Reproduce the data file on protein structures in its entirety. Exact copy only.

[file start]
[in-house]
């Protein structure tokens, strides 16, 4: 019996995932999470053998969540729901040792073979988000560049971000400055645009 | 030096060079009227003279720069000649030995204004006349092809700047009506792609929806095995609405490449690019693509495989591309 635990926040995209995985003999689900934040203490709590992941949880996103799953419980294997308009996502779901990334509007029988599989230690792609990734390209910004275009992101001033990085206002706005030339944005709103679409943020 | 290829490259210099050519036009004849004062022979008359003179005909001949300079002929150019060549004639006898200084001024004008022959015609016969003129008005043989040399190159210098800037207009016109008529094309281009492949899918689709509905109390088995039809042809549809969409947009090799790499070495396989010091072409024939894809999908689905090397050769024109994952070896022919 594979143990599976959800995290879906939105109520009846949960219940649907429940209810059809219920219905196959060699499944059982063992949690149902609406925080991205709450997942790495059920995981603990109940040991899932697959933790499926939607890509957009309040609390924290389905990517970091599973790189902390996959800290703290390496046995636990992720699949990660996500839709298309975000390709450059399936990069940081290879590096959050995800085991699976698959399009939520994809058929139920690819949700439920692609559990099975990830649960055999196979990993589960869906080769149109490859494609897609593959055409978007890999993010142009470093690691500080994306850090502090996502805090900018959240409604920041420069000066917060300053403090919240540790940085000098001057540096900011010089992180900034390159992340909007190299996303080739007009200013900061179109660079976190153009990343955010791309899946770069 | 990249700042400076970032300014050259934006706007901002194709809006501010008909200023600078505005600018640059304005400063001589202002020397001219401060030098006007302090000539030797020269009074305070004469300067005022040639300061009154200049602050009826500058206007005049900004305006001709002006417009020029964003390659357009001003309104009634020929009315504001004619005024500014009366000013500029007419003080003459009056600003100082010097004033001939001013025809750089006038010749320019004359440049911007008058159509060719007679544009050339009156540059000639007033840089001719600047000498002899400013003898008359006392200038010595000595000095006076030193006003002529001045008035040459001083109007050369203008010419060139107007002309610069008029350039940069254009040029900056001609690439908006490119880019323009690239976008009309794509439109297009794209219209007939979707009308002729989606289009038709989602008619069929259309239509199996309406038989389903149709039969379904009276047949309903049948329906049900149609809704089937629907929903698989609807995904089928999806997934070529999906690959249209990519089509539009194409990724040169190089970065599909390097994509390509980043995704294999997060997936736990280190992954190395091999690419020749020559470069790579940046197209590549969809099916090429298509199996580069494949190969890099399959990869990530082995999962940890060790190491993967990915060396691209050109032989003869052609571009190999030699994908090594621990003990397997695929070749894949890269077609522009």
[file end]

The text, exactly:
[in-house]
């Protein structure tokens, strides 16, 4: 019996995932999470053998969540729901040792073979988000560049971000400055645009 | 030096060079009227003279720069000649030995204004006349092809700047009506792609929806095995609405490449690019693509495989591309 635990926040995209995985003999689900934040203490709590992941949880996103799953419980294997308009996502779901990334509007029988599989230690792609990734390209910004275009992101001033990085206002706005030339944005709103679409943020 | 290829490259210099050519036009004849004062022979008359003179005909001949300079002929150019060549004639006898200084001024004008022959015609016969003129008005043989040399190159210098800037207009016109008529094309281009492949899918689709509905109390088995039809042809549809969409947009090799790499070495396989010091072409024939894809999908689905090397050769024109994952070896022919 594979143990599976959800995290879906939105109520009846949960219940649907429940209810059809219920219905196959060699499944059982063992949690149902609406925080991205709450997942790495059920995981603990109940040991899932697959933790499926939607890509957009309040609390924290389905990517970091599973790189902390996959800290703290390496046995636990992720699949990660996500839709298309975000390709450059399936990069940081290879590096959050995800085991699976698959399009939520994809058929139920690819949700439920692609559990099975990830649960055999196979990993589960869906080769149109490859494609897609593959055409978007890999993010142009470093690691500080994306850090502090996502805090900018959240409604920041420069000066917060300053403090919240540790940085000098001057540096900011010089992180900034390159992340909007190299996303080739007009200013900061179109660079976190153009990343955010791309899946770069 | 990249700042400076970032300014050259934006706007901002194709809006501010008909200023600078505005600018640059304005400063001589202002020397001219401060030098006007302090000539030797020269009074305070004469300067005022040639300061009154200049602050009826500058206007005049900004305006001709002006417009020029964003390659357009001003309104009634020929009315504001004619005024500014009366000013500029007419003080003459009056600003100082010097004033001939001013025809750089006038010749320019004359440049911007008058159509060719007679544009050339009156540059000639007033840089001719600047000498002899400013003898008359006392200038010595000595000095006076030193006003002529001045008035040459001083109007050369203008010419060139107007002309610069008029350039940069254009040029900056001609690439908006490119880019323009690239976008009309794509439109297009794209219209007939979707009308002729989606289009038709989602008619069929259309239509199996309406038989389903149709039969379904009276047949309903049948329906049900149609809704089937629907929903698989609807995904089928999806997934070529999906690959249209990519089509539009194409990724040169190089970065599909390097994509390509980043995704294999997060997936736990280190992954190395091999690419020749020559470069790579940046197209590549969809099916090429298509199996580069494949190969890099399959990869990530082995999962940890060790190491993967990915060396691209050109032989003869052609571009190999030699994908090594621990003990397997695929070749894949890269077609522009």